- existing injuries such as cuts or bruises
- existing conditions such as arthritis
- being in an uncomfortable position or being moved in an uncomfortable way
- toenails or fingernails that need cutting
- toothache, earache or problems with dentures.
The person should also have their hearing and eyesight tested, and get glasses or hearing aids if needed.
Other ways to manage aggressive behaviour
Treating aggressive behaviour without drugs
Communication – When you’re communicating with the person, keep in mind anything you learnt from following the steps above. Think about what you’re saying, how fast you’re speaking and what tone you’re using. Good body language can also help the person feel they are being respected and listened to. For more information see factsheet 500, Communicating.
Music – Music may help to reduce aggressive behaviour. It may be listening to a favourite piece of music, enjoying music in groups (singing, playing instruments) or music therapy (with a trained professional). For example, if there is a certain time of day when the person tends to become aggressive, it may help to put on some music that you know they enjoy at that time. If a particular activity, such as bathing, can lead to them behaving aggressively, put on some music before you begin.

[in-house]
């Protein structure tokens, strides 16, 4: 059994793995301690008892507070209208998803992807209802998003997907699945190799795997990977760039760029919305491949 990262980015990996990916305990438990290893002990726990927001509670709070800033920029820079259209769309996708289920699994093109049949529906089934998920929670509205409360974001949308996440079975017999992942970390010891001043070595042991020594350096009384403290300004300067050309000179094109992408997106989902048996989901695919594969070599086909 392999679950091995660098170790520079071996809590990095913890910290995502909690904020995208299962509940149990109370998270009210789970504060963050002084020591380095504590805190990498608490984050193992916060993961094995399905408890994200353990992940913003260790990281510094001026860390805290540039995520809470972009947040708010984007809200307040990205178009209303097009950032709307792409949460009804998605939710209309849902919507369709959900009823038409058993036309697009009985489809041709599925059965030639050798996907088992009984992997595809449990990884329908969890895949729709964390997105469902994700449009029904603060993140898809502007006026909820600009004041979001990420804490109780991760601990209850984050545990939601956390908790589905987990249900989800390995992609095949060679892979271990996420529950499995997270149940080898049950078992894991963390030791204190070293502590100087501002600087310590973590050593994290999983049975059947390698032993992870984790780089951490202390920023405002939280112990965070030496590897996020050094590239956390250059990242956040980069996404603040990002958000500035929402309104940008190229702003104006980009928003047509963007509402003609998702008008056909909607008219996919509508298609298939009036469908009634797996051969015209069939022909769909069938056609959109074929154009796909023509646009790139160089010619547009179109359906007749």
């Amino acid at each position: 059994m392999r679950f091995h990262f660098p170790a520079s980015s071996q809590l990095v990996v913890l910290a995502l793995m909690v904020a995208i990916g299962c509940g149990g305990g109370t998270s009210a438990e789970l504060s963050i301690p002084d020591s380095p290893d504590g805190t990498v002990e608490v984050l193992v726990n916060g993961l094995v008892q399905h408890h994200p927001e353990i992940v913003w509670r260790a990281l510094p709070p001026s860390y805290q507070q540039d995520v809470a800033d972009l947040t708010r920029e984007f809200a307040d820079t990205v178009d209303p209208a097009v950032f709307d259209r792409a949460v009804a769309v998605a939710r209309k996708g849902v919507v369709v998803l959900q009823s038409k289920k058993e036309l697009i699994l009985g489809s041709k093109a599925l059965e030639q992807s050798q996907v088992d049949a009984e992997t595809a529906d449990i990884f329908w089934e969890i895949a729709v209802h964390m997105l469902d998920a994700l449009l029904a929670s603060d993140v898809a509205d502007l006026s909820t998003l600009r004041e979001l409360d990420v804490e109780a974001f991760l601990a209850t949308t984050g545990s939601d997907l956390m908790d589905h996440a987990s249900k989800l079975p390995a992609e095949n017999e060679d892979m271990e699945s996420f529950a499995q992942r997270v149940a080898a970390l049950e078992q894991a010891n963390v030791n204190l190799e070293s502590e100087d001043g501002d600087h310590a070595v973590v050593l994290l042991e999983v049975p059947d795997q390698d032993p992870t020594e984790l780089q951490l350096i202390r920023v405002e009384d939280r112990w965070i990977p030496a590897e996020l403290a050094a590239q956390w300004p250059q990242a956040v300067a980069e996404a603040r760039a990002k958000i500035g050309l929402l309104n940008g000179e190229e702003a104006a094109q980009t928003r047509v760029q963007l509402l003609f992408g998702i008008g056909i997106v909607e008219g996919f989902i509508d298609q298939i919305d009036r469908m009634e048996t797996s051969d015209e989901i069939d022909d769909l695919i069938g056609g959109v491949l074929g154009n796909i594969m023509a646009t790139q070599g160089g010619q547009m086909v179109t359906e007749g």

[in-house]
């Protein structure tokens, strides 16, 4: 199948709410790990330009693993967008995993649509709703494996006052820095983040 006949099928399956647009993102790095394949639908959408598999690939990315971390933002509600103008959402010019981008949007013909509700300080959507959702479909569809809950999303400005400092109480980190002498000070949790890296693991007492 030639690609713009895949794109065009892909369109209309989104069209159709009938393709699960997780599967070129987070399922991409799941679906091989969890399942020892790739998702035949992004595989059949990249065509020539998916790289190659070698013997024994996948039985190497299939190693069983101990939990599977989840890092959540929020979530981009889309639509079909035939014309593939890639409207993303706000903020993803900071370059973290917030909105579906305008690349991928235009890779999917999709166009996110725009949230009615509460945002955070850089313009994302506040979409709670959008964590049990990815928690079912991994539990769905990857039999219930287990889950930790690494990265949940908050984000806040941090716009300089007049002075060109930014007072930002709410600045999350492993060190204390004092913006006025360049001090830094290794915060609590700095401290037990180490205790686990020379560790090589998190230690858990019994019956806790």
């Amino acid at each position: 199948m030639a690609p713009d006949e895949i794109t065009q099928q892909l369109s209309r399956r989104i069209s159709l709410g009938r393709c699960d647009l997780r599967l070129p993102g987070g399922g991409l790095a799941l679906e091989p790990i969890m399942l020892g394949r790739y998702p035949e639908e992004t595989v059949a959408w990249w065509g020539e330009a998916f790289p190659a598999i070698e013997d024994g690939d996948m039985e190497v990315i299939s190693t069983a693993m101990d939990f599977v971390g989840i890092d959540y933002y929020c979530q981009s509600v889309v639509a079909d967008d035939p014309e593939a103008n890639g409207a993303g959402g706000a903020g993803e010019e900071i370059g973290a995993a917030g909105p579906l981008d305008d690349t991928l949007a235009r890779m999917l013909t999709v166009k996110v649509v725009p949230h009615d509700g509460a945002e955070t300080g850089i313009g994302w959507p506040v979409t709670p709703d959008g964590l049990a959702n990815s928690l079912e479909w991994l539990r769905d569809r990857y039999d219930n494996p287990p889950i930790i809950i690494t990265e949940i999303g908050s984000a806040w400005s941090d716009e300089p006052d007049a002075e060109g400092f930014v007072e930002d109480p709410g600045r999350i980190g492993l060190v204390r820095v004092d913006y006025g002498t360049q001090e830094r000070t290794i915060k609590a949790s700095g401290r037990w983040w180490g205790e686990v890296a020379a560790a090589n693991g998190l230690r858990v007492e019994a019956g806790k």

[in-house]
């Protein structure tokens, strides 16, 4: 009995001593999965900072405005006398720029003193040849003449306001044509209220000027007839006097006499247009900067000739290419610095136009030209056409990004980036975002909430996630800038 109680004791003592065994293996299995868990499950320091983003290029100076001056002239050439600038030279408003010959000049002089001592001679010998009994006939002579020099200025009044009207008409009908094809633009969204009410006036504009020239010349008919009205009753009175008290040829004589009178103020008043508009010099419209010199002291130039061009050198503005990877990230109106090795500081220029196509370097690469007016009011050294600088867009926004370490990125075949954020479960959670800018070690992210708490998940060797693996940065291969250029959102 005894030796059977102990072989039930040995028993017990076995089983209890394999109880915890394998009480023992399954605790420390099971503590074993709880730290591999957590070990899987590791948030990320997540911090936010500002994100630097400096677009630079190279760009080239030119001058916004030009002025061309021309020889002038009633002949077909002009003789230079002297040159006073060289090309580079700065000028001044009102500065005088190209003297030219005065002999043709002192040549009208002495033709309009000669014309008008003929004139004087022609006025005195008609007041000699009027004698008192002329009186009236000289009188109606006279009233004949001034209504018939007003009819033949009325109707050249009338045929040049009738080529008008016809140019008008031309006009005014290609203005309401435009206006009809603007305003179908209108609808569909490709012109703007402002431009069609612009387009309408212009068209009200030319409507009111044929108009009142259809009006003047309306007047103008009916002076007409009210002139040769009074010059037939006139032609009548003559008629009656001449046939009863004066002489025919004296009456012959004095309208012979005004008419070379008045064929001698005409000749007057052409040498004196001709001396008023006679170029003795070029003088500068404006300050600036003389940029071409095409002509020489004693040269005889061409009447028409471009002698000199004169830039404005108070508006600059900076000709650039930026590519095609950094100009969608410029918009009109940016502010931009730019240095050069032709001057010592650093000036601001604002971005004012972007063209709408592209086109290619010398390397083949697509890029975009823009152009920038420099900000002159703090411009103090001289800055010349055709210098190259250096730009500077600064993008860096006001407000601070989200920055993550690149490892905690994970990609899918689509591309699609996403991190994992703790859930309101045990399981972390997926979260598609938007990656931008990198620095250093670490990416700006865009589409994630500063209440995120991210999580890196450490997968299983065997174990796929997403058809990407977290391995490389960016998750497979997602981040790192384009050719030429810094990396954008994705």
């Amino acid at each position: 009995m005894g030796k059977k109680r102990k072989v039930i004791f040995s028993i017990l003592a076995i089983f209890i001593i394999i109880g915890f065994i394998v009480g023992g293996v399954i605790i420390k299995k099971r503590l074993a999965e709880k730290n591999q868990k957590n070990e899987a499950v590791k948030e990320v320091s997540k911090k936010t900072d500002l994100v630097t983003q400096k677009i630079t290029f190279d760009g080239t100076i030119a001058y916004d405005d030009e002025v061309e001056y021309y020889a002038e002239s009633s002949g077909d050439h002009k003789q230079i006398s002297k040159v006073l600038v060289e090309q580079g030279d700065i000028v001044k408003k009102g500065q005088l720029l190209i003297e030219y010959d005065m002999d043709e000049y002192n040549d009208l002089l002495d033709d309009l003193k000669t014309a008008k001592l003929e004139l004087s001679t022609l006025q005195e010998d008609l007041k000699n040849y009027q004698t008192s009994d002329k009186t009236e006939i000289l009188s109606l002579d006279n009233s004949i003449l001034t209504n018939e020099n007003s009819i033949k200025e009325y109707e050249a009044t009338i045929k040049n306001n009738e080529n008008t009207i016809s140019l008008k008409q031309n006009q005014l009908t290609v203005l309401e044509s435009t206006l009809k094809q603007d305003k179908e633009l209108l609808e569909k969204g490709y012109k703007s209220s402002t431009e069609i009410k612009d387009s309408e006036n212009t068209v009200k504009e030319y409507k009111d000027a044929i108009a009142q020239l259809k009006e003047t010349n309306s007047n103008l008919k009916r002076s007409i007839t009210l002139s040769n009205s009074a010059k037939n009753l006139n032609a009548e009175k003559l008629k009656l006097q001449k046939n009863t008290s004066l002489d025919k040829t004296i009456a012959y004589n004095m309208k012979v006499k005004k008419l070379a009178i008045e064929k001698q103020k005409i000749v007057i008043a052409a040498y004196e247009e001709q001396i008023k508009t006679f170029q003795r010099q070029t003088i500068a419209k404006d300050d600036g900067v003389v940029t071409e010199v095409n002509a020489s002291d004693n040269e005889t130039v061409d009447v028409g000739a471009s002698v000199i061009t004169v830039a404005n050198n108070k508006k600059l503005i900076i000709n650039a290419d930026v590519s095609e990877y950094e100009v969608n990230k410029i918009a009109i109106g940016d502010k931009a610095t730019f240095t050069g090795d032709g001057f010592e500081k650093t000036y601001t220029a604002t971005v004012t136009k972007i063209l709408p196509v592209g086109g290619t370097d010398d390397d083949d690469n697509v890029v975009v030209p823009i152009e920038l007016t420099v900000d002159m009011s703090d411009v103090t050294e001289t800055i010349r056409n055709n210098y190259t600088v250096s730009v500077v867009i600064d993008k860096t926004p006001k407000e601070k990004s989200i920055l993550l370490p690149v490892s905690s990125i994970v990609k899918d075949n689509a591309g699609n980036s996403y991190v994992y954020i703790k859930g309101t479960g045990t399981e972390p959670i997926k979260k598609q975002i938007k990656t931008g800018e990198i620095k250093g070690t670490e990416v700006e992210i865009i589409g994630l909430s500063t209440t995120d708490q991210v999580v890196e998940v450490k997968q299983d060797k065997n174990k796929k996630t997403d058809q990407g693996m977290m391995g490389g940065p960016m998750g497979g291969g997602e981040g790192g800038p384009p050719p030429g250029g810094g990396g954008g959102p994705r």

Social interaction and stimulation – Most people have a need to spend time with other people. Lack of social interaction can make someone feel bored, isolated and unhappy. Make sure that the person with dementia regularly receives some good one-to-one interaction. It could just be a chat or reading together, but it is important to have proper time for this, when they can have your or someone else’s full attention. Planning new activities that you both enjoy, or adapting daily tasks so that the person can still take part in them, will help. If you find something that works well, keep doing it.